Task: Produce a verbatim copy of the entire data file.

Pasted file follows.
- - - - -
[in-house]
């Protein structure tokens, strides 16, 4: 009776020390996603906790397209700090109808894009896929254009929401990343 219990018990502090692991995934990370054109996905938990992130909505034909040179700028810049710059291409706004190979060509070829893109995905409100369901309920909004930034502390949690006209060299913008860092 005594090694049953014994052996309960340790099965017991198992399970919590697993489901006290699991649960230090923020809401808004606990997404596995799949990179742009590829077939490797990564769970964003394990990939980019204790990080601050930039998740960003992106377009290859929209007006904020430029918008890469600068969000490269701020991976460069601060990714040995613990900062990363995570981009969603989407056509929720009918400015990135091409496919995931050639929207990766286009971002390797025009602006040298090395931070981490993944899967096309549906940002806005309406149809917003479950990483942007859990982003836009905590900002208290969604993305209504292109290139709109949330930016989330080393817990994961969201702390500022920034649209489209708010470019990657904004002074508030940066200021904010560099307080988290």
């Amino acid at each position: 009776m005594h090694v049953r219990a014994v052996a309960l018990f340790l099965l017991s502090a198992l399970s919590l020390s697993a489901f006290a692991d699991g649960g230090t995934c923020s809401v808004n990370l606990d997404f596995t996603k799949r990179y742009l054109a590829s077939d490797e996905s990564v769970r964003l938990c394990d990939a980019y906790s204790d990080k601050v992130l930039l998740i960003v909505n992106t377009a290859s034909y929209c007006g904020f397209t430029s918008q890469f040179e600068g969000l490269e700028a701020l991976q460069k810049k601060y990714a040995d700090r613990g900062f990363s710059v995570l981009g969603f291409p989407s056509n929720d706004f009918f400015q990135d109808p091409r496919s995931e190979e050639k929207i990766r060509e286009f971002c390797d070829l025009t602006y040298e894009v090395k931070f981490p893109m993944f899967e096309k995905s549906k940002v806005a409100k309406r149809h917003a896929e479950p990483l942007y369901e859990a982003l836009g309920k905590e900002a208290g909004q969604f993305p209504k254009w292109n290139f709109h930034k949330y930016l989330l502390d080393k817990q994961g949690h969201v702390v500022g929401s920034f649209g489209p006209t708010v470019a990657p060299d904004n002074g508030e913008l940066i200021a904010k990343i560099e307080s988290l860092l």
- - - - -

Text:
[in-house]
């Protein structure tokens, strides 16, 4: 009776020390996603906790397209700090109808894009896929254009929401990343 219990018990502090692991995934990370054109996905938990992130909505034909040179700028810049710059291409706004190979060509070829893109995905409100369901309920909004930034502390949690006209060299913008860092 005594090694049953014994052996309960340790099965017991198992399970919590697993489901006290699991649960230090923020809401808004606990997404596995799949990179742009590829077939490797990564769970964003394990990939980019204790990080601050930039998740960003992106377009290859929209007006904020430029918008890469600068969000490269701020991976460069601060990714040995613990900062990363995570981009969603989407056509929720009918400015990135091409496919995931050639929207990766286009971002390797025009602006040298090395931070981490993944899967096309549906940002806005309406149809917003479950990483942007859990982003836009905590900002208290969604993305209504292109290139709109949330930016989330080393817990994961969201702390500022920034649209489209708010470019990657904004002074508030940066200021904010560099307080988290």
């Amino acid at each position: 009776m005594h090694v049953r219990a014994v052996a309960l018990f340790l099965l017991s502090a198992l399970s919590l020390s697993a489901f006290a692991d699991g649960g230090t995934c923020s809401v808004n990370l606990d997404f596995t996603k799949r990179y742009l054109a590829s077939d490797e996905s990564v769970r964003l938990c394990d990939a980019y906790s204790d990080k601050v992130l930039l998740i960003v909505n992106t377009a290859s034909y929209c007006g904020f397209t430029s918008q890469f040179e600068g969000l490269e700028a701020l991976q460069k810049k601060y990714a040995d700090r613990g900062f990363s710059v995570l981009g969603f291409p989407s056509n929720d706004f009918f400015q990135d109808p091409r496919s995931e190979e050639k929207i990766r060509e286009f971002c390797d070829l025009t602006y040298e894009v090395k931070f981490p893109m993944f899967e096309k995905s549906k940002v806005a409100k309406r149809h917003a896929e479950p990483l942007y369901e859990a982003l836009g309920k905590e900002a208290g909004q969604f993305p209504k254009w292109n290139f709109h930034k949330y930016l989330l502390d080393k817990q994961g949690h969201v702390v500022g929401s920034f649209g489209p006209t708010v470019a990657p060299d904004n002074g508030e913008l940066i200021a904010k990343i560099e307080s988290l860092l």